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Asylum and Refugee Status

Values: Everyone has the right to seek refugee status or asylum from persecution.

The right to asylum or refugee status is internationally recognized as a basic human right. Any individual who has suffered (or credibly fears) persecution in their home country due to their race, religion, nationality, social group identity, or political opinion may gain the protection afforded by asylum or refugee status.

Problem: Many credible applicants for asylum or refugee status are unfairly denied

  • Criminal bars are too broad.

Under immigration law, an individual convicted of a “particularly serious crime” in the US is barred from obtaining (or keeping) asylum or refugee status, and is automatically detained and placed in deportation proceedings, no matter how long they have lived lawfully in the country. The definition of “particularly serious crime,” which exists only in immigration law, includes any so-called “aggravated felony,” an over-broad category that includes filing a false tax return, failing to appear in court, shoplifting, and certain low-level drug offenses.

  • Judges have no discretion to consider mitigating factors.

If an individual has a “particularly serious crime” conviction, a judge has very limited authority to consider his or her case individually, taking account of such factors as the the threat of persecution a person faces in his or her home country, the seriousness of the conviction, or whether that individual has strong family and community ties to the US. Meanwhile, immigration officers and judges do retain the discretion to determine in a given case that an offense not ordinarily considered a “particularly serious crime” may be deemed one.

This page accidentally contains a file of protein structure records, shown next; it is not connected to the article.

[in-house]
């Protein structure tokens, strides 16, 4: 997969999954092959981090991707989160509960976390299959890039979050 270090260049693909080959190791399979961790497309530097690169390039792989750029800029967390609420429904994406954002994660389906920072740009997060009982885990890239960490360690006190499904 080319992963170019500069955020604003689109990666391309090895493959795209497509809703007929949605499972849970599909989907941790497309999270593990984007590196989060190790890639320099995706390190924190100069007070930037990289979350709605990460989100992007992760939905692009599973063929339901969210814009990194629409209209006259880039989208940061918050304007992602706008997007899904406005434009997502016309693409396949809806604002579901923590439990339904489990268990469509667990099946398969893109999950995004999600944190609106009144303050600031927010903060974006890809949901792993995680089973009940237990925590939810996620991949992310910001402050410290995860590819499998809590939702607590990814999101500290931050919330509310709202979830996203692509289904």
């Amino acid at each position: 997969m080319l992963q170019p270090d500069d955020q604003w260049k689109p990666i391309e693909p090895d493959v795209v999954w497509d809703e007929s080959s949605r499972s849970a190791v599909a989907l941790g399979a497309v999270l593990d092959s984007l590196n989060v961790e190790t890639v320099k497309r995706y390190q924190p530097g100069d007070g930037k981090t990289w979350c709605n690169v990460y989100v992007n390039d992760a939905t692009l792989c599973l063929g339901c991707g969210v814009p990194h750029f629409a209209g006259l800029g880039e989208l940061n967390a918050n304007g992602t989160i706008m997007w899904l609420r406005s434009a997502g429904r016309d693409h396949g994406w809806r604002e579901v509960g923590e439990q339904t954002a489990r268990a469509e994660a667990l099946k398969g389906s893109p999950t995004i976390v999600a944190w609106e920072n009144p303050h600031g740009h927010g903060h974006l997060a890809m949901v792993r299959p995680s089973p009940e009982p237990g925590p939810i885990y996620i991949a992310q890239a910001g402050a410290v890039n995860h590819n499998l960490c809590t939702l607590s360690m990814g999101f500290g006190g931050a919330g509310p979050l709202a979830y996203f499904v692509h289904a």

• Many asylum seekers have inadequate (or no) legal representation.

The United States government does not guarantee immigrants the help of an advocate or a lawyer; consequently, many have to do without. Studies have found that more than 60 percent of immigrants facing removal (and 80 percent of those held in detention) were not represented by an attorney, and that asylum seekers without legal representation were almost five times less likely to avoid deportation.

  • Those deported may face persecution is a cruel, disproportionate punishment in their home country.

The US government holds immigrants generally and asylum seekers in particular to standards of perfect behavior not expected of other Americans, and routinely returns them to persecution, including the risk of physical harm and even death, in their home countries, via proceedings that lack basic due process protections.

Solution: Reduce barriers to asylum and refugee status

  • Scrap mandatory criminal bars so that an immigrant with a criminal conviction who seeks (or has) asylum or refugee status can go before a judge who has discretion to weigh all the circumstances of the case in deciding whether or not to order that person deported
  • Narrow the range of convictions for which a refugee or asylum seeker may be deported
  • Ensure that all asylum seekers and refugees facing the threat of deportation receive effective legal representation
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